ANAHEIM – Mathieu Perreault couldn't even find escape on a golf course.
Late September is usually a safe time for veteran NHL players. Rosters are all but set, meaning trades are unlikely. But Perreault had a feeling he was about to get squeezed out of the Washington Capitals' plans, and the news all but interrupted his backswing.
"[Washington general manager] George McPhee gave me the call," Perreault said. "I was golfing with a bunch of the guys there. It was funny. We literally talked about it five minutes before the call came. I told the guys I thought I was going to get traded. Five minutes later …."
Did Perreault finish the round?
"[We were] three holes up," he said. "I finished it. But it was terrible. I was all over the place. I couldn't get my mind right."
It didn't take long for Perreault to find peace of mind on the other coast. He was sent to the Anaheim Ducks on Sept. 29 and has since become one of the steals of the early season.
Acquired for John Mitchell and a fourth-round pick in the 2014 NHL Draft, Perreault had five goals and nine assists in his first 16 games with the Ducks. He shook out of a slump Saturday with an assist and has 15 points in 24 games, two points shy of his total in 39 games last season.
"I didn't know much about him at all," Ducks forward Teemu Selanne said. "He has been a nice surprise for us. You never know who's going to be available. When the GM is pulling the moves, sometimes you don't even know the guy."
Anaheim coach Bruce Boudreau certainly knew Perreault as one of the pieces from the high-scoring Capitals outfits during Boudreau's tenure as Washington coach from 2007 to 2012, and also with the Hershey Bears of the American Hockey League. It's hardly surprising that Perreault seamlessly fit in under Boudreau's system at second- and third-line center. He scored his first goal as a Duck in overtime on Oct. 5 and gives Anaheim even more depth in the middle with Ryan Getzlaf, Saku Koivu and Nick Bonino.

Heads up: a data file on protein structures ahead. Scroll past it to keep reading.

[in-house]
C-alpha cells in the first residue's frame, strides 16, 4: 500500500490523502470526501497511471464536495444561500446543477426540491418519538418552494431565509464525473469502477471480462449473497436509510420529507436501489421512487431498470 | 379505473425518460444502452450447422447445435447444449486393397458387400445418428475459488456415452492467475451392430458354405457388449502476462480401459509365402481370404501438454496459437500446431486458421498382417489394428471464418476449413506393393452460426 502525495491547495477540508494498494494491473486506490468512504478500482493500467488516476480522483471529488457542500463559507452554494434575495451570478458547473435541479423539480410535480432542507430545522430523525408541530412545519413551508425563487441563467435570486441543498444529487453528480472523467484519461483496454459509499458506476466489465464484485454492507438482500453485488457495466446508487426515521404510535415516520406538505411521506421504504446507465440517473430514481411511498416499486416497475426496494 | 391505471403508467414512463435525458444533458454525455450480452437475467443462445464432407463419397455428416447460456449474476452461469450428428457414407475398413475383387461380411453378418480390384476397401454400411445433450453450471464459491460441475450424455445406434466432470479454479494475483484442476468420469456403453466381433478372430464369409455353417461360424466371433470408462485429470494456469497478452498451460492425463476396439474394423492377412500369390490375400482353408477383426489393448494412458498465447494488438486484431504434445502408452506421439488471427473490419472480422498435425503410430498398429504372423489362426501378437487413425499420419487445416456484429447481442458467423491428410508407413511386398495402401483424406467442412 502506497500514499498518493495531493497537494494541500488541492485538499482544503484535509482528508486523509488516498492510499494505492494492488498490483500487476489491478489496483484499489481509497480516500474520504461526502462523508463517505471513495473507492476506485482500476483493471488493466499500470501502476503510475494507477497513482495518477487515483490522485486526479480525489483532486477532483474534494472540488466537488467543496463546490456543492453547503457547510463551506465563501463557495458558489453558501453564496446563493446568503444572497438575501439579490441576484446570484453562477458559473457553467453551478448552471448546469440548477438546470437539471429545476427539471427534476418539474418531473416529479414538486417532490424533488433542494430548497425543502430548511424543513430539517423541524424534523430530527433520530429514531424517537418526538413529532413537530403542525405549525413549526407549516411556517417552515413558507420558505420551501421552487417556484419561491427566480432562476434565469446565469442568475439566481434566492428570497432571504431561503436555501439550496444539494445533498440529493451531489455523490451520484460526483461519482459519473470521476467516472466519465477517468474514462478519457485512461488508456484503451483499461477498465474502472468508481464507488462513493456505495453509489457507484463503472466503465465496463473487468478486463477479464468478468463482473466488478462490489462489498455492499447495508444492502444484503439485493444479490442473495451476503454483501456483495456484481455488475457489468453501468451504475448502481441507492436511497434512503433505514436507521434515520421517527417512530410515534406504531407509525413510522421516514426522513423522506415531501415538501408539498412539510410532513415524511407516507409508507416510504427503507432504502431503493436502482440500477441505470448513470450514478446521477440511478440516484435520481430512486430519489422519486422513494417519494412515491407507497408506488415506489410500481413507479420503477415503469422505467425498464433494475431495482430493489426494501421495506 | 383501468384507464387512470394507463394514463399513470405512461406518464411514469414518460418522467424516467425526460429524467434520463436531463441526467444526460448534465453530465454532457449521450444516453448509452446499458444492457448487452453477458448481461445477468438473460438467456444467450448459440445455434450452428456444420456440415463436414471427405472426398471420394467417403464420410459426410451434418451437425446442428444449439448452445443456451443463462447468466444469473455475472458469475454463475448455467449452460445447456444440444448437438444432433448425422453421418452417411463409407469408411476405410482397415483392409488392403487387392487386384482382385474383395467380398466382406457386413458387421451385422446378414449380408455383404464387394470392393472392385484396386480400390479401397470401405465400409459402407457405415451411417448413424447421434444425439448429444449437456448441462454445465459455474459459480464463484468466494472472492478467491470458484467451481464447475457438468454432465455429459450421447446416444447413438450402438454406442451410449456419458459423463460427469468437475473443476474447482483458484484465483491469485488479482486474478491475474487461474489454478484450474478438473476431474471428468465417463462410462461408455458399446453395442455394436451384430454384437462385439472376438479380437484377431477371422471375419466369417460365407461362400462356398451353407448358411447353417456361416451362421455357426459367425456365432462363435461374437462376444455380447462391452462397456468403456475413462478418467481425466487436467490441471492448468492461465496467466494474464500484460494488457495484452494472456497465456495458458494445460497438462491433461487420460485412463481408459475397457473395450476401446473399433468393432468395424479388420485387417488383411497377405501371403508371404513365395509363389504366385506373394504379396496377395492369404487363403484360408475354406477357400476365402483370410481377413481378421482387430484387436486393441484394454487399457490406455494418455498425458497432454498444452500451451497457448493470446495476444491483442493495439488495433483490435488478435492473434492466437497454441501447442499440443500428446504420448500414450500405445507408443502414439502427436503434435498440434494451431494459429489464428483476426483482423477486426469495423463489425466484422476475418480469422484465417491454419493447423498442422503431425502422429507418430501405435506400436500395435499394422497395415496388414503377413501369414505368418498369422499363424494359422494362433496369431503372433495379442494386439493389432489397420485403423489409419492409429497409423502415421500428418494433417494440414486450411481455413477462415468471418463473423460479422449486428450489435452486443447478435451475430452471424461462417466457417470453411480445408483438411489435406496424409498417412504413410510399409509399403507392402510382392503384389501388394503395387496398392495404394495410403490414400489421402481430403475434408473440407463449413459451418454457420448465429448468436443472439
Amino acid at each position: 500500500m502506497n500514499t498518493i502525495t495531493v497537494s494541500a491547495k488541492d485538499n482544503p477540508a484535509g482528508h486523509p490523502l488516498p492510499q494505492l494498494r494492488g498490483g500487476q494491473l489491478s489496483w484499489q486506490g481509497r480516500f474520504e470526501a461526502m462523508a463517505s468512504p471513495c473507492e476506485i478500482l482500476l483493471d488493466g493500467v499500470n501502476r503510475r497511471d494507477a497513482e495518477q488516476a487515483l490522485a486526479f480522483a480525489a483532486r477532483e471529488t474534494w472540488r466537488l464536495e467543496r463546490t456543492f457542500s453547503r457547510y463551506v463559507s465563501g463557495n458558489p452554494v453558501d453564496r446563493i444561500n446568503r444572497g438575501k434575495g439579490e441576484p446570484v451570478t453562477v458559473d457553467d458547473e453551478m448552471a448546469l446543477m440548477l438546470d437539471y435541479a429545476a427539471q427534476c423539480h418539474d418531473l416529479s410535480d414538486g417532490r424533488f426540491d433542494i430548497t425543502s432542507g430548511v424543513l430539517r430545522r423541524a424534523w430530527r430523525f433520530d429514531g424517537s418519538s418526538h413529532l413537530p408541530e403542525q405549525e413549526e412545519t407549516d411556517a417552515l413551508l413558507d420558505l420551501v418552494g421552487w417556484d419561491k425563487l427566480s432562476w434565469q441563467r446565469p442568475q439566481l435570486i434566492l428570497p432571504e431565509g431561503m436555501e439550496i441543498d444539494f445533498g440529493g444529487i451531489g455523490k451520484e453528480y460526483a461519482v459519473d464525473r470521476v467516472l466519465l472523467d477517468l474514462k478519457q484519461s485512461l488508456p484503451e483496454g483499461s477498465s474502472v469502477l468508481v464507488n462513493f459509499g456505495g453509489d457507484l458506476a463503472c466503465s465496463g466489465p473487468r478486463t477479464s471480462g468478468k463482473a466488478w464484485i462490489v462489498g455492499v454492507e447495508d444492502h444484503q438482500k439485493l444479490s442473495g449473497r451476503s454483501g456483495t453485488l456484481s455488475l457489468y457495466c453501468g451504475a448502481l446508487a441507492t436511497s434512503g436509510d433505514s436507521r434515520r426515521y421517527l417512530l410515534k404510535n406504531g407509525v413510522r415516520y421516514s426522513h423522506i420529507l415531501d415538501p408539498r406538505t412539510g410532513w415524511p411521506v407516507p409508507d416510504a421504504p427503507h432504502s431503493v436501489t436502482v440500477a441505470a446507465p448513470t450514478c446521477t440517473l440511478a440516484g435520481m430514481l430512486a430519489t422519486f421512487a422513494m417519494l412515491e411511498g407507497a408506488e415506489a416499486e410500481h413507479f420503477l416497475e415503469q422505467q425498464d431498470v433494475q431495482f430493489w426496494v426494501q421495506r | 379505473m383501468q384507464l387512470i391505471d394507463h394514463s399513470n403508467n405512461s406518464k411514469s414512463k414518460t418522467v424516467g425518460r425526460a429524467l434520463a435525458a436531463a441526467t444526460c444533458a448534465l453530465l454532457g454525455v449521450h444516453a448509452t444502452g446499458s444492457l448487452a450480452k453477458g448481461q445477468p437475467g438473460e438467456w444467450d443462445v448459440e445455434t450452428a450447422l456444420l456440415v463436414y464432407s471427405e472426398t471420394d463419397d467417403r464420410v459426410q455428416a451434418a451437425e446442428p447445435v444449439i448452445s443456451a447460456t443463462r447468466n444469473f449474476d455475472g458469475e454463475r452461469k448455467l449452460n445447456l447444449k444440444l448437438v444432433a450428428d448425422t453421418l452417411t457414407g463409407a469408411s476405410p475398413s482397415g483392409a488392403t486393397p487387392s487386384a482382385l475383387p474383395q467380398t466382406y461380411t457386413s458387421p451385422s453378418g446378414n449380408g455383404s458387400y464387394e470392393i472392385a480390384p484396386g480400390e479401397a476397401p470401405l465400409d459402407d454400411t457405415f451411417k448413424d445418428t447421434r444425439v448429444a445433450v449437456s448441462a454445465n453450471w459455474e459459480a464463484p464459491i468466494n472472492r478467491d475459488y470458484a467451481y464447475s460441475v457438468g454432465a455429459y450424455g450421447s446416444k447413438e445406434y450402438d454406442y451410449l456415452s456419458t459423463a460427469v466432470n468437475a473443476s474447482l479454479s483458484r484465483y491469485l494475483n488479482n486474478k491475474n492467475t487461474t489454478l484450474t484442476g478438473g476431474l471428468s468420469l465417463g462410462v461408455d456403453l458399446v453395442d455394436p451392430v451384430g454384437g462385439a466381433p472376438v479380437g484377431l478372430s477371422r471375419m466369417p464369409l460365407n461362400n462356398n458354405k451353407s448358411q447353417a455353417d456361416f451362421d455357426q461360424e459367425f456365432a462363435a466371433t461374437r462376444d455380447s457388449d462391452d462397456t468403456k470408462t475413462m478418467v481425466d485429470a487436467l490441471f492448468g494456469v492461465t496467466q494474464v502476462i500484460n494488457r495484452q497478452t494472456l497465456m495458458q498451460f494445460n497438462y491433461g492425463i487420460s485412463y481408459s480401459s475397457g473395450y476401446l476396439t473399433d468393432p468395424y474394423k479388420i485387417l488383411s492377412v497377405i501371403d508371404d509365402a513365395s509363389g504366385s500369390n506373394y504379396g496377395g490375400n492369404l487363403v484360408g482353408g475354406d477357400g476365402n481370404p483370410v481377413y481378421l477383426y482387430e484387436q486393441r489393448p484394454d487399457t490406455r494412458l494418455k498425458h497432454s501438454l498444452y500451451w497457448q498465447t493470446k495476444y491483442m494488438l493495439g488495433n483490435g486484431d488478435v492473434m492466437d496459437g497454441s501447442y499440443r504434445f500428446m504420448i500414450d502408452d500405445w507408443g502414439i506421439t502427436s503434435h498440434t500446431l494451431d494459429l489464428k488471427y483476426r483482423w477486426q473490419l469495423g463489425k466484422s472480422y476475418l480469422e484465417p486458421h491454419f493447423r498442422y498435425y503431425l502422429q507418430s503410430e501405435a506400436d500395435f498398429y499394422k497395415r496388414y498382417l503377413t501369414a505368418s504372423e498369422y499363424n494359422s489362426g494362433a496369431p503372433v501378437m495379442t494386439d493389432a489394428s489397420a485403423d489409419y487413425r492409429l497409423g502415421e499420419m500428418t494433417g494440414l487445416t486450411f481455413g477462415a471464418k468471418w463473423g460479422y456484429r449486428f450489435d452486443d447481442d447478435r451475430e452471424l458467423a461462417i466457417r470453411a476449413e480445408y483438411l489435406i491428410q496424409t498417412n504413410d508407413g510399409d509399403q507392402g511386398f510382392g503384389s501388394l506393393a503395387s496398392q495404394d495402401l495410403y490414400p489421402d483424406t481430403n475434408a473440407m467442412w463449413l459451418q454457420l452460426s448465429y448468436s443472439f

Since Boudreau arrived in Anaheim, the Ducks have acquired former Capitals players Andrew Gordon and David Steckel. But Boudreau said his influence on Anaheim GM Bob Murray's decision to get Perreault went so far as to offer his opinion.
Washington reportedly needed to shed some salary to make room for younger players, although Perreault's expiring $1.1 million contract wouldn't seem to represent a heavy cap hit.
"I was really surprised," Boudreau said. "I didn't hear the name being mentioned. But I follow Washington still, and in the preseason Eric Fehr was getting third-line center, so I didn't know what they were going to do. Not that any of it was my call, anyway, but obviously Bob saw the same thing. He inquired.
"They asked me what he was like. I thought I gave them a pretty straightforward answer of what he is, and they thought that was going to make an upgrade on our team, so they made the deal."
Perreault paints a bolder picture of Boudreau's role in bringing him to Anaheim and said, "he's probably the main reason this trade happened."
"He gave me a call and told me that he pushed hard for me to come here," Perreault said. "He liked me as a player. He felt it was good to get another chance somewhere else. He was really excited for me."
Perreault helps make the Ducks one of the higher-scoring and more entertaining teams to watch in the League. Boudreau rolls four lines; a typical Ducks game will see no line with fewer than 15-17 shifts or more than about 25.
With Anaheim off to a great start, there is talk of it being a Stanley Cup contender. The backstory is whether another one of Boudreau's great regular-season teams can translate that to the Stanley Cup Playoffs.
Perreault sees similarities.
"A lot of depth, just like we had in Washington," he said. "In Washington, I was the fourth-line center. That shows the kind of depth we had there. We had four lines that could score. It's kind of the same here. Bruce is really good at getting the best out of his players. You see he had a lot of success in Washington, and he's got a lot of success here."
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